Native forest barriers will be planted on the East Coast in a game-changing initiative to protect waterways against forestry slash and silt in future storms.
East Coast landowner Aratu Forests has signed a 90-year agreement that gives environmental land use business eLandNZ the right to plant and manage areas that are no longer suitable for production forestry.
It follows two years of research and negotiation after masses of forestry debris inundated Tolaga Bay during a storm in 2018.
The Riparian Project will involve removing slash from hillsides and landings, with plans to one day turn these offcuts into a “valuable export”.
The other element is to stabilise land that has been harvested by creating permanent forests within all riparian zones, steep and unstable areas and environmentally sensitive areas.
eLandNZ will start planting permanent native forest barriers on approximately 180 hectares of Aratu estate inland of Tolaga Bay this year.
eLandNZ managing director Sheldon Drummond said it was a “game-changer” for New Zealand's forestry industry.
“It hasn't been done before. It hasn't been contemplated seriously by plantation forest owners in New Zealand.”
In a presentation to Gisborne District Councillors last week, Mr Drummond said they expected it to make “positive disruptive changes” to the industry.
“It is a bit of a mentality change. Somewhat disgraced I stand here quite honestly and say I used to purchase farms for forest companies and clear the scrub and plant them.
“I see it a totally different way now because I've been around long enough to know what happens, but when you buy a farm like that, you plant every hectare you can with trees because that's how the numbers work.
“But it is not sustainable.”
The project will involve planting a range of native species, including belts of larger podocarp trees, flax along riversides and larger zones of manuka.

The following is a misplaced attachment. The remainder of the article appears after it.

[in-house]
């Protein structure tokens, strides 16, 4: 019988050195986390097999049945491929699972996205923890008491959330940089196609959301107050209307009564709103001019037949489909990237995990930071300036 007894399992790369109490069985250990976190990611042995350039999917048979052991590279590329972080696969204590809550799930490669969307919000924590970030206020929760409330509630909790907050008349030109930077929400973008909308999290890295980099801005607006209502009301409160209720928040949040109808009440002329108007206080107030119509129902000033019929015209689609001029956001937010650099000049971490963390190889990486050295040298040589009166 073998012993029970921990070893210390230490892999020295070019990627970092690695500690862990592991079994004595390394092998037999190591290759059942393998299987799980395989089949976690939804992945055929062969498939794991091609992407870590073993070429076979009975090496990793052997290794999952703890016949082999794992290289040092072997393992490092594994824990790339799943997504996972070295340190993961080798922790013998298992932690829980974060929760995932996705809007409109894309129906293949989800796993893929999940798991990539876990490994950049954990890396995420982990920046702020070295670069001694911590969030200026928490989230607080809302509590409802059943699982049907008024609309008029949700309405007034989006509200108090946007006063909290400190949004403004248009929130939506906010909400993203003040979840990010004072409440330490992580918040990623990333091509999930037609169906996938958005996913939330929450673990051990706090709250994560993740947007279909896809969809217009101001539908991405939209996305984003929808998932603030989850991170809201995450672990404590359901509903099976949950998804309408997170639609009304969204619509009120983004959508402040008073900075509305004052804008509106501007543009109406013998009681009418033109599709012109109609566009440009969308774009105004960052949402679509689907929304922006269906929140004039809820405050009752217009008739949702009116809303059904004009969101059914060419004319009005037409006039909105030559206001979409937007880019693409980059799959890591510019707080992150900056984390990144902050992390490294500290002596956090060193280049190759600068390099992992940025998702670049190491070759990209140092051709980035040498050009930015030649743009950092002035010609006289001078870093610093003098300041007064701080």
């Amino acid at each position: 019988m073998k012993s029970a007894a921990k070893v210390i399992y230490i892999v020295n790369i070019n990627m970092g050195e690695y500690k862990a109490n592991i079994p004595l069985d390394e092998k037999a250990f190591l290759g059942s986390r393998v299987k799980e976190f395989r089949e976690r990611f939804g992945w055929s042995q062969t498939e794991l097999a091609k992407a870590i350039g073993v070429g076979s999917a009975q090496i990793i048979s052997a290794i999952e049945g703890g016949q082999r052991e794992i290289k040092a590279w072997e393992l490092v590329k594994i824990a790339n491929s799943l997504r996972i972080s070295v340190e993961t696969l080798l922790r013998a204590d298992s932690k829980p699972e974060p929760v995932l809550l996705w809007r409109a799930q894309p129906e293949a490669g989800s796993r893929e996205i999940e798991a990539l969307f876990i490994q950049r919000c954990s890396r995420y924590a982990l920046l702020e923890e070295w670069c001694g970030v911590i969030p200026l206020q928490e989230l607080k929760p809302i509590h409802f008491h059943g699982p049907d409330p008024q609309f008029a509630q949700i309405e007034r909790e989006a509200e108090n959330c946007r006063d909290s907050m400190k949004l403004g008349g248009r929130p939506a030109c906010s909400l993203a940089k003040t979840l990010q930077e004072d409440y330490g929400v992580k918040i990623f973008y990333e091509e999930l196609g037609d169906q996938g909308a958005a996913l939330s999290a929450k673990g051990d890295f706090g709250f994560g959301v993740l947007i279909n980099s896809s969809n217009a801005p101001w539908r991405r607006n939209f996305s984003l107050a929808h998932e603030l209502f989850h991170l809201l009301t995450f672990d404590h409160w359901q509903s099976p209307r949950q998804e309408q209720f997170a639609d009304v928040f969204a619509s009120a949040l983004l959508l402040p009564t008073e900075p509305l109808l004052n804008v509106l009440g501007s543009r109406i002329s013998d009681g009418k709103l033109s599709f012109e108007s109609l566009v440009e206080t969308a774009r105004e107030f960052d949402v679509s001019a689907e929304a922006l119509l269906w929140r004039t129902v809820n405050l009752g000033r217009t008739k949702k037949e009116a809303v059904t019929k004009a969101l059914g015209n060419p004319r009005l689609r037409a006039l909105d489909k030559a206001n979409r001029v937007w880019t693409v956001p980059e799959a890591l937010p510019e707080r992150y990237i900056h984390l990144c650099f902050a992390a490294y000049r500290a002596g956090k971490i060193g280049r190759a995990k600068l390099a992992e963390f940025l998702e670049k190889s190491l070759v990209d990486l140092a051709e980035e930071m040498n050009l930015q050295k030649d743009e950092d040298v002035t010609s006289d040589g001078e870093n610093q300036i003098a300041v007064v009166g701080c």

“When you talk about permanent forest, that's not something that happens tomorrow, it's not something that happens next week or next year, or even in the next decade or three. It takes a long time.
“It's a really big step up for a forest company with all that money invested — these guys own most of their land — to virtually sign it over for 90 years.”
They would also plant manuka to provide a long-term sustainable manuka honey industry on the property, he said.
“We believe that whatever you do as an environmental solution needs to have a commercial outcome.
“That's how we're proposing to pay for this initially,” Mr Drummond said.
The Riparian Project is backed by Te Aitanga-a-Hauiti, the district council and crown research institute Scion.
Once this project is established, eLandNZ will seek to roll it out nationally, and have already had interest from Marlborough and the Coromandel.
Aratu Forests chief executive Neil Woods said they were keen to be involved in the project and it would see them handing over a “reasonably significant” area of land over time.
“It's not a silver bullet for preventing the logs travelling downstream on to the beach — it's one part of the solution.”
Aratu Forests Ltd, owned by New Forests Ltd, has 35,000 hectares of land under title on the East Coast.
“We see the land we've got as being a mosaic of income and value streams, not a pine plantation. It does need to be commercial and there are more ways to get commercial returns out of a forest than just selling logs.”
Councillors praised the project, with Cr Kerry Worsnop saying it was “inspiring”.
According to the presentation, the East Coast region is the youngest landform in the world, with cretaceous mudstones constantly lifting and shifting.
Extensive land clearance had exacerbated the natural erosion but erosion was often deep-seated and occurred under existing forest cover.
Climatic events have more prevalent over recent years, triggering mass erosion of these fragile soils.